The start of a new year is met with plenty of reflection and introspection. It’s a great time to think back on the past year, ponder which areas of your life could perhaps use some extra attention, and make changes and resolutions for the year ahead. For many, that area may be their koi ponds. If you feel you didn’t give your pond the care it deserved this past year, or maybe just feel there is always room for improvement, now is a great time to start thinking about some of the changes you can make to ensure your koi are living their best life this year. Here are a few koi keeping resolutions to adopt in 2020.

“This year, I will perform routine pond maintenance tasks once a week”

Was your pond water not as healthy as it should have been this past year? Did you have issues with excessive debris or sludge? If the answer is yes, make an effort this year to perform routine maintenance tasks more regularly. Completing a few simple upkeep tasks once a week will help keep your pond water clean and your koi healthy. The first thing you should do is clean your filters. Koi create a lot of waste, which is removed from the pond by your filters. As waste begins to build up, your filters will perform less efficiently. To keep your filtration system running smoothly, open it up once a week, remove any debris, and rinse off any mechanical bits so they don’t clog. Maintaining your filtration system will help keep your water healthy, which will help keep your koi healthy.

Leaves and debris can also negatively impact water quality, which is why it’s important to also clean your skimmer basket once a week. If left in the water too long, leaves and debris can break down and create toxic gases. Cleaning out your skimmer basket more frequently will ensure your skimmer continues to operate efficiently. For larger pieces of debris that your pond skimmer may not catch, use a skimmer net to collect them manually.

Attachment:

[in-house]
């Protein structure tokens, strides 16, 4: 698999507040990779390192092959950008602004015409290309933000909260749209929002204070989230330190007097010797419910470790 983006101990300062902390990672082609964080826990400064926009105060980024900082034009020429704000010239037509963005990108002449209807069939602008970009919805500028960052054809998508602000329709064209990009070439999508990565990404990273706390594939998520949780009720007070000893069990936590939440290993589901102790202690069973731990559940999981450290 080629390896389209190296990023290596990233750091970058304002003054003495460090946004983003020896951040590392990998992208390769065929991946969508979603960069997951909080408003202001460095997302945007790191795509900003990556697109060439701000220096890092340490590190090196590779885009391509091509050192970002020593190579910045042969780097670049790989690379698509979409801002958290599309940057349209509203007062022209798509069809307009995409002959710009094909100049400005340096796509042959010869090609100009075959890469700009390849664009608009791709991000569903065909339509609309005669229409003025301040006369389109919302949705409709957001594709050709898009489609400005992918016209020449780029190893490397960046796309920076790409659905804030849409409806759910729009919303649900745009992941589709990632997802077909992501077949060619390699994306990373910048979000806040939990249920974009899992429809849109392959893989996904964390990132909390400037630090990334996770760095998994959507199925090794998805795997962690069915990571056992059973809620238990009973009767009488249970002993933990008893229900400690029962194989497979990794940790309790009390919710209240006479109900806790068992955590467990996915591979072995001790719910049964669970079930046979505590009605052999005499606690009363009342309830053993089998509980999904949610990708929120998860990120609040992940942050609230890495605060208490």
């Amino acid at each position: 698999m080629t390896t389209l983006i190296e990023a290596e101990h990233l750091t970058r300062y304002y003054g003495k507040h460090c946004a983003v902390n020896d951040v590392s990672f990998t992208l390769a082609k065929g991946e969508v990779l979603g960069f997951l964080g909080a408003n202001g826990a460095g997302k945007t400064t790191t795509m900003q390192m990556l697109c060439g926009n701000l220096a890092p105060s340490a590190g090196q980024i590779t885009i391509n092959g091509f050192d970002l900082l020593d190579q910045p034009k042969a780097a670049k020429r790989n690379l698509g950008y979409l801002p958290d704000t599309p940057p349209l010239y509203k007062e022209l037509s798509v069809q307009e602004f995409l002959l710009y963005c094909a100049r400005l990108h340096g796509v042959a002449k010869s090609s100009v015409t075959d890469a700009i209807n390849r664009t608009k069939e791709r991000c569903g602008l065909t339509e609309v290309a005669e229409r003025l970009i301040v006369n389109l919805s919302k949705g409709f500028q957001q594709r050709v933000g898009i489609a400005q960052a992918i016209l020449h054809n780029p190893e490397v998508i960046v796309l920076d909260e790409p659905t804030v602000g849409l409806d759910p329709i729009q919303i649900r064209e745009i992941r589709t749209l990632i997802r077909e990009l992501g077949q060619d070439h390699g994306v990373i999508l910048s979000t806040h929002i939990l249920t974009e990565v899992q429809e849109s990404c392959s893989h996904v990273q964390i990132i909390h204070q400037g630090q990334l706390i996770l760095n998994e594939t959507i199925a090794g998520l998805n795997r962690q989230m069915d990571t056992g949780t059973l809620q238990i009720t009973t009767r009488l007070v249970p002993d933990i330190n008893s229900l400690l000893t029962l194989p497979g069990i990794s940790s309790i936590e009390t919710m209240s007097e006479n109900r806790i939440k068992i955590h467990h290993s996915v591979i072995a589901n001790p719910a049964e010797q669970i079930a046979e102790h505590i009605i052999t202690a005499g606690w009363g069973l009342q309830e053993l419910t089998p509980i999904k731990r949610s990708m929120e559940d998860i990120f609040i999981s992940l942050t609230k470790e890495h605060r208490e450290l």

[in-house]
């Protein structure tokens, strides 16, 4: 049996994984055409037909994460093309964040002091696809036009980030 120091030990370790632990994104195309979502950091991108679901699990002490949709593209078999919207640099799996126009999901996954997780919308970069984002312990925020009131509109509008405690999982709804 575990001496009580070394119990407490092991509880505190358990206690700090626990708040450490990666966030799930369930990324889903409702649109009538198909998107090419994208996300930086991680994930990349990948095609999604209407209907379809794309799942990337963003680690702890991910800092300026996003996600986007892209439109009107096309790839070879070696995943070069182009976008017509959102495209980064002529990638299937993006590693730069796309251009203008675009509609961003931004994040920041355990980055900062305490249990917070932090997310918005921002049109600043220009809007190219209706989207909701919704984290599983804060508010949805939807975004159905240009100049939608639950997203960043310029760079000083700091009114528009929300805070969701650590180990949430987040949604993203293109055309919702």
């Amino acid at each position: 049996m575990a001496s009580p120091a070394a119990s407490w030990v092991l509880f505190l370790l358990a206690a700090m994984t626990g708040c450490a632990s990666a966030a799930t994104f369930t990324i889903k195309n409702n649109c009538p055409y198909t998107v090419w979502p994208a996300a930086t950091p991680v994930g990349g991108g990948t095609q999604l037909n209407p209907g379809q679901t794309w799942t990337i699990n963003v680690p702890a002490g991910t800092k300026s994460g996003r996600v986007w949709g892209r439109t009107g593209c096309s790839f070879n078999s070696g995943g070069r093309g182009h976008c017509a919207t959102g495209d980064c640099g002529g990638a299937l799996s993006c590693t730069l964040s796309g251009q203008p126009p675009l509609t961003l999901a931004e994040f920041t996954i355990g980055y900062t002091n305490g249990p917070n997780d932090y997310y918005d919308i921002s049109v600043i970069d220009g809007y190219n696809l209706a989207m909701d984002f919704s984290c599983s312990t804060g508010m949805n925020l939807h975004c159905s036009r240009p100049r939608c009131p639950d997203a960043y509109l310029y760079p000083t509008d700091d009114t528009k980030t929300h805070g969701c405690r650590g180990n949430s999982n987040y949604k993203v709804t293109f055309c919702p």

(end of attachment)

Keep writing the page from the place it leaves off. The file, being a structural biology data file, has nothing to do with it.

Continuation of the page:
Lastly, you should replace up to 25% of your pond water every week. Since ponds are closed ecosystems, any substances that enter your pond will eventually break down and pollute the water. Though filtration helps with this, there are some substances that cannot be completely neutralized by filtration alone. Replacing a portion of the water will help remove any remaining toxins and improve water quality in your pond. To do this, use a pond vacuum to drain a portion of your pond water or connect a hose to a submersible pump or your pond pump’s out-take pipe and let it drain into your garden. Then, refill the pond with a hose. Many city and municipal water systems contains chlorine, which is harmful to fish. Because of this, it’s also a good idea to add a dechlorinator to your pond when replacing the water.

Checklist for Success:

  • Clean filtration system once a week
  • Clean out skimmer basket once a week
  • Remove large debris with skimmer net once a week
  • Replace up to 25% of pond water once a week

“This year, I will be a better water keeper”

Taking care of your pond water goes hand-in-hand with regular pond maintenance. Just because your water looks clean doesn’t mean it’s healthy. In fact, most pond pollutants are invisible. The only way to measure and monitor these pond pollutants is by testing the water parameters, which is why you should invest in a quality water testing kit that checks ammonia, nitrate, nitrite, and pH levels.

It’s also important to monitor the oxygen levels in your pond. Without proper oxygenation, your koi become more susceptible to disease. The simplest way to add oxygen to your pond is to add an aeration device like a water fountain, spitter, bubbler, or aerator. You can also maintain proper oxygen levels by adding aquatic plants, removing waste, and cleaning filters regularly. The best way to measure the amount of oxygen present in the water, or dissolved oxygen, is with a dissolved oxygen meter.

Temperature also plays a role in maintaining water quality and oxygen levels. The higher the water temperature, the less dissolved oxygen it will hold. Organic materials will decompose more quickly in higher temperatures, which can negatively impact water quality. The ideal water temperature for koi is between 65°F and 75°F. Installing a floating or sinking thermometer is the easiest way to monitor water temperature. If you live in an area that experiences hot weather, adding shade and/or floating plants can reduce direct sunlight and help keep your pond cool.

For more tips on maintaining water, how and when to test your water, and signs of poor water quality, check out this blog.